# Did not understand this regarding angular velocity

It says $$V\sin \alpha$$ (component of velocity perpendicular to OP) is the cause of angular displacement. How is it?

if only $$V\cos \alpha$$ existed, we need not turn over head to always to look at a particle. What does this mean?

Also, Can we say that $$V$$ is the linear speed? Because that is the one tangential in direction.

How is $$PQ = OP \cdot \Delta \theta$$ ?

Regarding the second part of your question: How is $$PQ = OP* \Delta \theta$$ ?

The author is probably assuming that the angle $$\Delta \theta$$ is very small. In that case as you see in the following image (where the angle is denoted as $$\theta$$, the $$\sin\theta$$ is approximately equal to the arc.

The arc length is equal to $$R\cdot\theta$$, where R is the radius (which is equal to one for this cycle. So you end up having (in the general case) that $$R \sin\theta \approx R\theta\Rightarrow \sin\theta \approx \theta$$ (where $$\theta$$ is in radian.

Now, in your case, like you noticed, $$PQ$$ should be given by $$PQ= OP\sin\Delta \theta$$

However for an infinitesimally small $$\Delta \theta$$ you can use the small angle approximation $$\sin\Delta\theta \approx \Delta\theta$$ and the above results in:

$$PQ= OP\cdot \Delta \theta$$

Unfortunately regarding the first part, I could not understand exactly what you were asking. I would be glad to update the question if it becomes clearer what is point 1 and point 2, and what is it that you don't understand.

Regarding the first part there is still ambiguity. I will try to reply to what I understand :

It says $$V\sin\alpha$$ ( component of velocity perpendicular to OP) is the cause of angular displacement.How is it ?

if only $$V\cos\alpha$$ existed we need not turn over head to always to look at a particle. What does this mean ?

It's easier to reply about $$V\cos\alpha$$. If you see in your image, $$V\cos\alpha$$ is parallel to $$OP$$. The observer is standing on O. If only $$V\cos\alpha$$ existed then the observer would only see the object to travel either away or towards the observer (point O).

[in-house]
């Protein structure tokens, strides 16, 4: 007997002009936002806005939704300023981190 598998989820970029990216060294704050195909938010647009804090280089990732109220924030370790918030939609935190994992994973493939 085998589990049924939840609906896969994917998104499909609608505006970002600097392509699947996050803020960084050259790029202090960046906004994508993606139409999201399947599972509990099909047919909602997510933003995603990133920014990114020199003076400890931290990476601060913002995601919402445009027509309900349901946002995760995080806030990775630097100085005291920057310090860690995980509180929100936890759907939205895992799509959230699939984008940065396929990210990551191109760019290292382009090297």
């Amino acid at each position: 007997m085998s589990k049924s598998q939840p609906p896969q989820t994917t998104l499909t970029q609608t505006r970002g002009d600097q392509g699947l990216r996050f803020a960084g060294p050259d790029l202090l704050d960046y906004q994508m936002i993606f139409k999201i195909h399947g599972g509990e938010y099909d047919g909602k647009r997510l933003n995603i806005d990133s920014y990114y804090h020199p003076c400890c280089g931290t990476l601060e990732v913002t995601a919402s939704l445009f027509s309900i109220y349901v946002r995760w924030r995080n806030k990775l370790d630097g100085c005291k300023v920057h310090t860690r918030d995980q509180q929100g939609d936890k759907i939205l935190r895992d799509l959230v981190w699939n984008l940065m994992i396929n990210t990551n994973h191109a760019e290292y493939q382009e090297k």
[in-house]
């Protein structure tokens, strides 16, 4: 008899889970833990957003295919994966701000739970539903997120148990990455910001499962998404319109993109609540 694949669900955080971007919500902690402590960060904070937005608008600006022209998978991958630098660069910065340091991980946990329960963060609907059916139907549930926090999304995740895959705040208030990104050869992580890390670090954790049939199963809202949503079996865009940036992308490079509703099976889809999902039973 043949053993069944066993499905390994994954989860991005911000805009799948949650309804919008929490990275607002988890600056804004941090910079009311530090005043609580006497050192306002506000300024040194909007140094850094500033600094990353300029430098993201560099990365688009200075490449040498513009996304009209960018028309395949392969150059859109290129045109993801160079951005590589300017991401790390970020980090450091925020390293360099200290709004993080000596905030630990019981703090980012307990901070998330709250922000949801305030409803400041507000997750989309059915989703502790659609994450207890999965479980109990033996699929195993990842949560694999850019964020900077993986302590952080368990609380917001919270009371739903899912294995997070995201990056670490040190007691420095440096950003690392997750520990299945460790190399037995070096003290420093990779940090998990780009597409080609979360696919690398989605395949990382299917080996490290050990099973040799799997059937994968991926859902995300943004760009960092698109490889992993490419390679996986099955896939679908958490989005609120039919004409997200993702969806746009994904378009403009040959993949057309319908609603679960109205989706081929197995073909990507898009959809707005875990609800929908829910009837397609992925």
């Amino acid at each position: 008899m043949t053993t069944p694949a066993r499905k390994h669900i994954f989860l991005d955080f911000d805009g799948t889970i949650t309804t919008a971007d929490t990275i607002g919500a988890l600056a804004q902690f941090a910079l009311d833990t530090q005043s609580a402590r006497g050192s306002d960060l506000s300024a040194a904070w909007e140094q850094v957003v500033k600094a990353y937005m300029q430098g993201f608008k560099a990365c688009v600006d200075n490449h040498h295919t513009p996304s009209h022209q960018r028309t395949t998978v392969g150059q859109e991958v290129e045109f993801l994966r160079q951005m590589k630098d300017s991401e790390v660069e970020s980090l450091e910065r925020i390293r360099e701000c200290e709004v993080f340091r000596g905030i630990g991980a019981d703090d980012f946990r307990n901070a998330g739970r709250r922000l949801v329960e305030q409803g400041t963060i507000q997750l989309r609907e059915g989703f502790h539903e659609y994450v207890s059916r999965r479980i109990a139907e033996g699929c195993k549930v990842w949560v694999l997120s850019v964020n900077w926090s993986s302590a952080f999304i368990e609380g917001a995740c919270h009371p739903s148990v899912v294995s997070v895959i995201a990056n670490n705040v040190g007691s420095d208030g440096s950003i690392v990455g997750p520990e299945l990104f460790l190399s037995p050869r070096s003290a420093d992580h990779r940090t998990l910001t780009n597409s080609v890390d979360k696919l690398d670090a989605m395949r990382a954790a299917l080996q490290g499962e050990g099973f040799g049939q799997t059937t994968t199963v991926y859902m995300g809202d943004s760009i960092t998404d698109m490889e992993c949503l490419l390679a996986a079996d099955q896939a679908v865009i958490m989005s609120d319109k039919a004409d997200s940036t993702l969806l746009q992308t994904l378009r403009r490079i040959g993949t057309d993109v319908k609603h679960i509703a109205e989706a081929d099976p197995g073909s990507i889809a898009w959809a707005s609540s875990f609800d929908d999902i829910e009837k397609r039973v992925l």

Regarding the other part $$V\sin\alpha$$, $$V$$ can be decomposed in many way. One way is as $$V\sin\alpha$$ and $$V\cos\alpha$$. $$V\sin\alpha$$ is perpendicular to $$V\cos\alpha$$. So $$V\sin\alpha$$ would make the observer at O rotate his head in order to follow the object at P.

Also , Can we say that V is the linear speed ? Because that is the one tangential in direction.in

I am not sure what you ask with "V is the linear speed?". Velocity is a vector and always point to one direction. It is always tangential to the trajectory of an object when its moving (this is a consequence of velocity being the rate of change of displacement).

• I have edited the question . Please see if it is understandable Jan 29 at 14:56

P is a particle subjected to the linear velocity vector V.

this vector has two orthagonal components, $$V_{sin} \alpha \ and \ V_{cos}\alpha ,$$

$$V_{cos} \alpha,$$ will move the particle up radially but has no effect on its angular movement because it is orthogonal to the angular rotation.

$$V_{sin },$$ on the other hand, can and is the only component that causes angular rotation of particle P because it is perpendicular to OP, Your figure does not show this clearly and that may be the cause of your confusion.

I guess your text means if there was only $$V_{cos}\alpha$$ it meant your particle will only move our and up like a rocket and you'd need to look back to see the particle.

And the answer to your other part is yes, V is the linear speed.

And $$PQ=OP*\Delta \theta$$, not $$\ PQ= OP* V_{sin} \alpha$$ because the linear speed is not necessarily always slanted at an angle of $$\alpha$$, it can change and cause a change in rotation speed. So how much turn we have after sometime depends on the curve of the slant with the tangent to rotation.